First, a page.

#39 – Cookie Crusts

#39 – Cookie Crusts

This is Recipe Roundup. Last week we talked about ways to make a holiday feast a little healthier. As promised, this week we are going to do the opposite!

I’m a big pie fanatic. To me this isn’t a question of the dessert’s merits up against cake – I believe both have their time and place. My obsession with pie is about the amount of customization the simple framework of a round pastry offers. It can be savory or sweet; It can have a top or be open faced; Pies take ingredients that are otherwise unlikely to be eaten, like rhubarb, and make them into glorious delights. 

 

Filling by nature is almost always going to be delicious unless major mistakes are made. I’m not a big crust fan – I’ve been known to shamelessly ditch anywhere from 25 to 75% of the crust on a piece of pie and just gobble up it’s innards. That’s why when making a pie, I believe that crust is key. 

 

Unless you have a pastry recipe that is hands down delicious – perfectly crisp, flaky, and buttery …a crust that brings an integral element rather than just existing as the outer container for filling – then I highly recommend experimenting with cookie crusts. 

 

We’re all familiar with the pre-made graham cracker crusts that are great in a pinch. But let’s take it to the next level. The best cookies for cookie crusts are usually the cheapest – the big packs of basic wafer cookies that you would lay out on your office counter. Almond Windmills, coconut butter cookies, vanilla wafers, ginger snaps, digestive biscuits – you want them to be crisp as opposed to anything soft baked. You are more than welcome to use more expensive cookies, but only as it suits your tastes to do so. You can also use cookies that have chips in them. 

Ingredients:

1 1/2 cups of cookie crumbs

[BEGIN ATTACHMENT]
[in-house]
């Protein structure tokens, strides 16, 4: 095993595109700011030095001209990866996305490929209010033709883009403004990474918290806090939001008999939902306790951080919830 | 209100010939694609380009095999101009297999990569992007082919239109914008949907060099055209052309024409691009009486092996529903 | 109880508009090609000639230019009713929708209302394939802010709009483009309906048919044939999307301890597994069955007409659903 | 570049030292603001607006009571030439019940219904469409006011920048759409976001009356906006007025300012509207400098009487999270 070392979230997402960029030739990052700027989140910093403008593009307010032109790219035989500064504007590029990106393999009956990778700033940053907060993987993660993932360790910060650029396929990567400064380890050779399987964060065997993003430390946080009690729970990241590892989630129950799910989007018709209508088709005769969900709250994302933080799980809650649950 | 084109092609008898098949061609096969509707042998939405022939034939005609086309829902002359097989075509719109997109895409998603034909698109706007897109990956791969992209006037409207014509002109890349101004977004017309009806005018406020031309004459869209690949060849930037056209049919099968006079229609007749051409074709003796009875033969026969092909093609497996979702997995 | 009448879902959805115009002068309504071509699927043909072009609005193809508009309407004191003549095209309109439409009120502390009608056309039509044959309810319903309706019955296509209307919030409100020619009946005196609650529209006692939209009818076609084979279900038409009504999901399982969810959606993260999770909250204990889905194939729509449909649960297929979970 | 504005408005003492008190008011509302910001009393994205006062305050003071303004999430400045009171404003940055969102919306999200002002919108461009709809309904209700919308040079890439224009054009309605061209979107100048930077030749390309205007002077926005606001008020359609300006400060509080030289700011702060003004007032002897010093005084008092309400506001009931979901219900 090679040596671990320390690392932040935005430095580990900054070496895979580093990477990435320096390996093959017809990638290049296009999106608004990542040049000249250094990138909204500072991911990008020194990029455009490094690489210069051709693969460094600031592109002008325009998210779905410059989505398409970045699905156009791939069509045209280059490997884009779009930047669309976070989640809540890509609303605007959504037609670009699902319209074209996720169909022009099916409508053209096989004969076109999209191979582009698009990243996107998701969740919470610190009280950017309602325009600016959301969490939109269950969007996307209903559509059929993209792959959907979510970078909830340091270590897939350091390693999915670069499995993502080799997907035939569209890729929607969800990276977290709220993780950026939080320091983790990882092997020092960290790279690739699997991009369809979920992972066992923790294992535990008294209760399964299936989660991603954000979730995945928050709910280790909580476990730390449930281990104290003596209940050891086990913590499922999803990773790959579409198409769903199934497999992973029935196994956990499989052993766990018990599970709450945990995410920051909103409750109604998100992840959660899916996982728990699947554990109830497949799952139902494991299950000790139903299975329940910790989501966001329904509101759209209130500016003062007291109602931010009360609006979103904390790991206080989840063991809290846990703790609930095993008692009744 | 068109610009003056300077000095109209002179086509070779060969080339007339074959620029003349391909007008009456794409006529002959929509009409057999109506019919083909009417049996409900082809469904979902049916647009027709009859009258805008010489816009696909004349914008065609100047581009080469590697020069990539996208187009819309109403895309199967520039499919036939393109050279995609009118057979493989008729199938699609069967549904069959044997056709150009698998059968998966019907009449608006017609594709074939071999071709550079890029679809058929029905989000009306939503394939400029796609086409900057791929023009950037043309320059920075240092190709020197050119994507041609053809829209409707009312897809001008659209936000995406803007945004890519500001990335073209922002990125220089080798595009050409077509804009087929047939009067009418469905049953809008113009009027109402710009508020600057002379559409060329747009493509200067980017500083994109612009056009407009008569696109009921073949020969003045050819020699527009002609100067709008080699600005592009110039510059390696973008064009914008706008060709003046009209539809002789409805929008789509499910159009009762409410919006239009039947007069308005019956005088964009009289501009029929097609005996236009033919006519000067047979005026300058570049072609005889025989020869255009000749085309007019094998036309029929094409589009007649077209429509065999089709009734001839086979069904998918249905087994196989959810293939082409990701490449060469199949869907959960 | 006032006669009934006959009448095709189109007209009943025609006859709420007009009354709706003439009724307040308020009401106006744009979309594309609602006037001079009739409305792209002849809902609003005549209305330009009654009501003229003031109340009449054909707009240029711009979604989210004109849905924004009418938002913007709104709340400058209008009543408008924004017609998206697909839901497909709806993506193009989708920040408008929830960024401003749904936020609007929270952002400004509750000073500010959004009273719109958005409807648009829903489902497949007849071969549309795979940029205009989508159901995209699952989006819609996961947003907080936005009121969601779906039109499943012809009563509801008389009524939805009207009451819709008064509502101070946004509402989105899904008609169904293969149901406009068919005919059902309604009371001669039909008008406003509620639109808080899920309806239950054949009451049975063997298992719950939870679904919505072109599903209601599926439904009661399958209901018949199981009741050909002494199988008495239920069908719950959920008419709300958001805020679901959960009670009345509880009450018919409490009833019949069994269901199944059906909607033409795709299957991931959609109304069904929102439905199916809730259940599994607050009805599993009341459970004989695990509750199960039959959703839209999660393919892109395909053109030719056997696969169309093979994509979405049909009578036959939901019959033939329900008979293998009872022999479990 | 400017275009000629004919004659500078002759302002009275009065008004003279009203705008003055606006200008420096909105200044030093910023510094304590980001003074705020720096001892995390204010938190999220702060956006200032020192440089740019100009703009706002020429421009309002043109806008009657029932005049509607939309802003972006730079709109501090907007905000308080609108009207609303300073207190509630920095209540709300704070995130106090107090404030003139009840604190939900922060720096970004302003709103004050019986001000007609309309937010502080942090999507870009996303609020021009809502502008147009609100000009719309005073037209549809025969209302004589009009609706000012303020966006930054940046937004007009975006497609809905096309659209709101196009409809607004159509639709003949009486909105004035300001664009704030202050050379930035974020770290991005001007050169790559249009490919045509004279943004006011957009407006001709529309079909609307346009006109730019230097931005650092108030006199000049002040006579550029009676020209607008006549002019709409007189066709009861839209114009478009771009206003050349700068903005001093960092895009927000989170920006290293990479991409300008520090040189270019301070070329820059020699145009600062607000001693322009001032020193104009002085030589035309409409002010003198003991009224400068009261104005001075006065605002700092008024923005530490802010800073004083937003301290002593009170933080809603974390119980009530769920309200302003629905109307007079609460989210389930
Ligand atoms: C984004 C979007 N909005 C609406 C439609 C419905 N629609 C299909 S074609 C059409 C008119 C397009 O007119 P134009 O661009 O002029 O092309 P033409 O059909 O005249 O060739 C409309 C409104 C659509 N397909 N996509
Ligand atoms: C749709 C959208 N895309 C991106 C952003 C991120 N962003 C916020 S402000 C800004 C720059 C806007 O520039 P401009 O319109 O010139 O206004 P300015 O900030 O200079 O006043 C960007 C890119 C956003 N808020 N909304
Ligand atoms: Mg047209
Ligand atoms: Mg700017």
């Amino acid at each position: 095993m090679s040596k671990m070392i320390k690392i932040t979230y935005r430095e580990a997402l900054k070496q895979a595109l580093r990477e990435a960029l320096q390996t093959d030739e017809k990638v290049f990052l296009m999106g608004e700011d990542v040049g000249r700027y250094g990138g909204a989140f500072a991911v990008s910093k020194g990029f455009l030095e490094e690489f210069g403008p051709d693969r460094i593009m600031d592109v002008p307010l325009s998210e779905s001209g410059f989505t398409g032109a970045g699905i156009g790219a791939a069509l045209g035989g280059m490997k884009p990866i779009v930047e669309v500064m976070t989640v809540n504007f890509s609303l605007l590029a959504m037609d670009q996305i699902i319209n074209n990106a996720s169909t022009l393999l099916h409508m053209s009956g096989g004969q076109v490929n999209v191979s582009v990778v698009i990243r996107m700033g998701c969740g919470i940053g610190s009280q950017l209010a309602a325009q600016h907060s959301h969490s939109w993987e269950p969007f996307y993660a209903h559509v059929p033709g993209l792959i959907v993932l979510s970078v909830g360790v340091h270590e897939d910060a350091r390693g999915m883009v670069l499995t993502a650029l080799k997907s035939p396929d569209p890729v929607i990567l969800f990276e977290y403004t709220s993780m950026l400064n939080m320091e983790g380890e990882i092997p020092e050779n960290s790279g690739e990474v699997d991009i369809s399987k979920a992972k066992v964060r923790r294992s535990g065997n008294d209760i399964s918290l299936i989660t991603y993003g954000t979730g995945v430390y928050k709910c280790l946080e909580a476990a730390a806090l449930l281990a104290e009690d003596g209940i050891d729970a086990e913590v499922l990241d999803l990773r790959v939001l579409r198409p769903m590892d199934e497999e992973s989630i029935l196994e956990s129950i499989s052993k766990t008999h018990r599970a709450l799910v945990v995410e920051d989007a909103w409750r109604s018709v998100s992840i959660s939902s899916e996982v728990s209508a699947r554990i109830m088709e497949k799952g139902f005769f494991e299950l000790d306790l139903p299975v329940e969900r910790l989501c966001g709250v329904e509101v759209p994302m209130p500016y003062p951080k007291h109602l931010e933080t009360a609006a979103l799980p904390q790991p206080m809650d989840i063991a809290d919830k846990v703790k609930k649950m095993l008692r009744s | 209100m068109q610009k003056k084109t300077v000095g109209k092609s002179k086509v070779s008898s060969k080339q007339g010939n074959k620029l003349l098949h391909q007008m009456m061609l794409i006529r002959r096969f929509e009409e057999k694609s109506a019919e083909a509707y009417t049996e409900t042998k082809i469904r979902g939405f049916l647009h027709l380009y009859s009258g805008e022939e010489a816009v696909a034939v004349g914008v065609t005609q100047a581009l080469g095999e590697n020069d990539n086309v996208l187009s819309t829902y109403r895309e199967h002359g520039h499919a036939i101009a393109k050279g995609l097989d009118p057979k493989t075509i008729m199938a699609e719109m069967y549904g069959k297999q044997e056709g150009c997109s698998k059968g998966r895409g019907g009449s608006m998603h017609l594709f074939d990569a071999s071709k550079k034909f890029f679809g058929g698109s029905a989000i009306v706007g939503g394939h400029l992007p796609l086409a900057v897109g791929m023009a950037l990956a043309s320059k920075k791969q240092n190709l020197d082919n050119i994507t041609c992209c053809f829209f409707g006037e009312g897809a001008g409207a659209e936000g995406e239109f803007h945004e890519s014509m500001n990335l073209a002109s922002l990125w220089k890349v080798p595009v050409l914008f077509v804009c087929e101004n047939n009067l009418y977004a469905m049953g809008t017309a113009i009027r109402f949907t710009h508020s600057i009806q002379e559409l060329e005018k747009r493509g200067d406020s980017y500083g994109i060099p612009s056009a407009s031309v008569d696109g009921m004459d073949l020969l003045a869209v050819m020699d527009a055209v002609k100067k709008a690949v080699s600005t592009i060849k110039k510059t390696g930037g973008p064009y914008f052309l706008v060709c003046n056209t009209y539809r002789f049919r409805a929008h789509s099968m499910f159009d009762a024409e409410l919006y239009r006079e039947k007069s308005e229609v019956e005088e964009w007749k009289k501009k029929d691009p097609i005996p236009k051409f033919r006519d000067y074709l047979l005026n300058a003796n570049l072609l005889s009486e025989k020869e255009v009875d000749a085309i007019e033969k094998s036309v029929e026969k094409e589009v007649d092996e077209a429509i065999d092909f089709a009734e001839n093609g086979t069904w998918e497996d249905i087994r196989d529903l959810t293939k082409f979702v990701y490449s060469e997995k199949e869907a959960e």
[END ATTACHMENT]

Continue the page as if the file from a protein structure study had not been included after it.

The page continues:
5 – 6 tbs of melted butter

1 – 1/4 cup sugar

Any add-ins as discussed below

 

Directions:

  1. Your first step is to crush the cookies into nice, uniform crumbs. A food processor or blender that is completely dry works great for this – but if you have neither, you can place the cookies in a plastic food bag and use a rolling pin on top to crush them down.
  2. Once they are all crushed up, you have the opportunity to add anywhere from 1 tablespoon  to  ¼ cup of sugar. If you think you will be happy with the sweetness as is, just stick with a tablespoon – it will still help to bring the crust together. Mix the sugar into the crumbs
  3. Finally, add in 5-6 tablespoons of melted butter and mix completely.
  4. Use your fingers to press the mixture into a 8-9 inch pie pan.
  5. If you’re making a no-bake pie, it’s not necessary to pre-bake your pie crust, but I always do anyway. Just make sure the crust cools completely before you put your filling in to set.
  6. For baking pies, pre-bake your crust for 7 minutes at 375 F

 

Let’s talk about some combination suggestions:

  • Ginger snaps with lemon or even a pecan pie
  • Coconut cookies with a key lime or chocolate silk pie
  • Almond or spice cookies with pumpkin and squash pies.
  • Vanilla wafers will work with just about anything, but of course, a banana creme pie comes to mind.

The combinations are endless!

 

Feel free to add little things into your cookie crust like:

  • small chunks of crystallized ginger
  • craisins
  • citrus zest
  • extra spices.

You can also add another dimension to your crust by browning the butter before adding it to the crumbs. 

 

**A final note about sandwich cookies – sandwich cookies like Oreos can also be used, but my suggestion is to separate the wafers from the cream inside. Crush the wafers like normal, then use 6-8 tablespoons of the leftover cream (adding butter if needed) to make the pressable dough.  (Don’t try to completely melt this cream, but soften it using 5-10 second intervals in the microwave or in a double boiler.)

 If you try this out, please send your reviews and pictures to sage@amrmail.org

For Recipe Roundup, this is Sage Tanguay.

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